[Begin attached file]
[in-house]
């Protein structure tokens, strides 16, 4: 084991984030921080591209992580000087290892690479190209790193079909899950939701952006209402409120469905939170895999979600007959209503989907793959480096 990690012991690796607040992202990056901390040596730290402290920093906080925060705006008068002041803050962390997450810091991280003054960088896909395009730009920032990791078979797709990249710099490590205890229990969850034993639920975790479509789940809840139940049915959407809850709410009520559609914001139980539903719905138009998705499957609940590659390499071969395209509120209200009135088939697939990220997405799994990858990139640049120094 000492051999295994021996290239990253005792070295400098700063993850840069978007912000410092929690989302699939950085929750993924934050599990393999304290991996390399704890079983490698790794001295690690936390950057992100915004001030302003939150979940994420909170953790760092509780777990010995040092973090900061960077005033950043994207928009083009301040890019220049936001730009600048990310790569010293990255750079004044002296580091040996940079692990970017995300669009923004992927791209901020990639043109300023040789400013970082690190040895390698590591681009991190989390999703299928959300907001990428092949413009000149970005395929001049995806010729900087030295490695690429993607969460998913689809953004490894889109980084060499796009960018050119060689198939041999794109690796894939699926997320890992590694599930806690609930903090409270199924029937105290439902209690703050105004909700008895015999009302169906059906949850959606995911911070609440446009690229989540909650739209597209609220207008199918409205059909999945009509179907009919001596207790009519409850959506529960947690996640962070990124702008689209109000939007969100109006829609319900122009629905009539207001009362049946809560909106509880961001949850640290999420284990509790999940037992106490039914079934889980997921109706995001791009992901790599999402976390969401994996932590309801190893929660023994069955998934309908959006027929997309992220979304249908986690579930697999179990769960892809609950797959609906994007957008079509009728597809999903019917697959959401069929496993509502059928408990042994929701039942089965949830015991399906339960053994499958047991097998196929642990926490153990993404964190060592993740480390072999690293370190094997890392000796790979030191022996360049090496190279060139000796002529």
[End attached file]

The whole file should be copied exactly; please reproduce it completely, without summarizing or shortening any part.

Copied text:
[in-house]
């Protein structure tokens, strides 16, 4: 084991984030921080591209992580000087290892690479190209790193079909899950939701952006209402409120469905939170895999979600007959209503989907793959480096 990690012991690796607040992202990056901390040596730290402290920093906080925060705006008068002041803050962390997450810091991280003054960088896909395009730009920032990791078979797709990249710099490590205890229990969850034993639920975790479509789940809840139940049915959407809850709410009520559609914001139980539903719905138009998705499957609940590659390499071969395209509120209200009135088939697939990220997405799994990858990139640049120094 000492051999295994021996290239990253005792070295400098700063993850840069978007912000410092929690989302699939950085929750993924934050599990393999304290991996390399704890079983490698790794001295690690936390950057992100915004001030302003939150979940994420909170953790760092509780777990010995040092973090900061960077005033950043994207928009083009301040890019220049936001730009600048990310790569010293990255750079004044002296580091040996940079692990970017995300669009923004992927791209901020990639043109300023040789400013970082690190040895390698590591681009991190989390999703299928959300907001990428092949413009000149970005395929001049995806010729900087030295490695690429993607969460998913689809953004490894889109980084060499796009960018050119060689198939041999794109690796894939699926997320890992590694599930806690609930903090409270199924029937105290439902209690703050105004909700008895015999009302169906059906949850959606995911911070609440446009690229989540909650739209597209609220207008199918409205059909999945009509179907009919001596207790009519409850959506529960947690996640962070990124702008689209109000939007969100109006829609319900122009629905009539207001009362049946809560909106509880961001949850640290999420284990509790999940037992106490039914079934889980997921109706995001791009992901790599999402976390969401994996932590309801190893929660023994069955998934309908959006027929997309992220979304249908986690579930697999179990769960892809609950797959609906994007957008079509009728597809999903019917697959959401069929496993509502059928408990042994929701039942089965949830015991399906339960053994499958047991097998196929642990926490153990993404964190060592993740480390072999690293370190094997890392000796790979030191022996360049090496190279060139000796002529």